And of course there is Spielberg. The man is responsible for some of the greatest films in the history of the medium, along with major box office hits. Time and time again he has proven his brilliance as a director, and at this point in his career he has nothing left to prove, yet he does not stop evolving. He continues to seek artistic excellence, to grow as an artist, to work with those who challenge him and who are in turn challenged by him. Since winning his Academy Awards, he has consistently made brave choices, making films that would tax him as an artist, allowing him to continue to grow. The exception would be of course Indiana Jones and the Kingdom of the Crystal Skull (2008) which was, for lack of a better word, weak.
Lincoln feels good, and if history has proven anything, it is that in the right role Daniel Day-Lewis works miracles, as he is an actor of astounding gifts. Could a third Oscar be possible? You bet it could. And Field, who last won in 1984 for Places in the Heart (1984) is known to this generation as Forrest Gump’s mother, when in fact for a time she was among the finest actresses at work. The role of Mary Todd could return her to that glory as it does something her roles have not done for a long time…once again, challenge her. Artists, the great ones, always respond to such challenges with great effort.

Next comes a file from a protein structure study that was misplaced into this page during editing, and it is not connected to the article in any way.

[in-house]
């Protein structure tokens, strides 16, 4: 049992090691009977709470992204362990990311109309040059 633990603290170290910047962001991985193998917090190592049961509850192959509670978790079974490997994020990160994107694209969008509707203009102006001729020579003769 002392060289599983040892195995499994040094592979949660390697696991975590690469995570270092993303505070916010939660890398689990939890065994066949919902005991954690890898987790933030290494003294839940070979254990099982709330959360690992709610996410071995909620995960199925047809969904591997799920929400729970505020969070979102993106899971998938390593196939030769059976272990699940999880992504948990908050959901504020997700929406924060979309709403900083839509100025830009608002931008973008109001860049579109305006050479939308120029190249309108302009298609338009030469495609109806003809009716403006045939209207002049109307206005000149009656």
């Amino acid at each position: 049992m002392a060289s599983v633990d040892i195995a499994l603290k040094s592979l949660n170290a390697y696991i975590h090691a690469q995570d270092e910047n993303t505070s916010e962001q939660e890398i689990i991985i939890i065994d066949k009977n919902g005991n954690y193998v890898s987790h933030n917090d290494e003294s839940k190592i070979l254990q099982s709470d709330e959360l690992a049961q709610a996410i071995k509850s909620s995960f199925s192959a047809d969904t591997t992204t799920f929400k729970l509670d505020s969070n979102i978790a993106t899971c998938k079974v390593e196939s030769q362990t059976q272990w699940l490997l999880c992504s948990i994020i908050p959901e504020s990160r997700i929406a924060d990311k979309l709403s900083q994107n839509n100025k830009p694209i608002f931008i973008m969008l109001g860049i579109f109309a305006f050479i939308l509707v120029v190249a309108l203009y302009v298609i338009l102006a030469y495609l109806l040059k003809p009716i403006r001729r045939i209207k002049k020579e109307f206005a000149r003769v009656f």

So I could be totally wrong, and in a few months I may look like a fool, but I think Lincoln is the unseen, unspoken frontrunner (until now) at the moment, and if the film is as good as I suspect it will be, as it should be, look for it in the winners’ circle come Oscar night. I hate predicting this early, because the room for failure is too great, but it’s a feeling I have, and a very strong one.
Tags: Daniel Day-Lewis, Films, Lincoln, Los Angeles Film Critics, Munich, Sally Field, Steven Spielberg, Titanic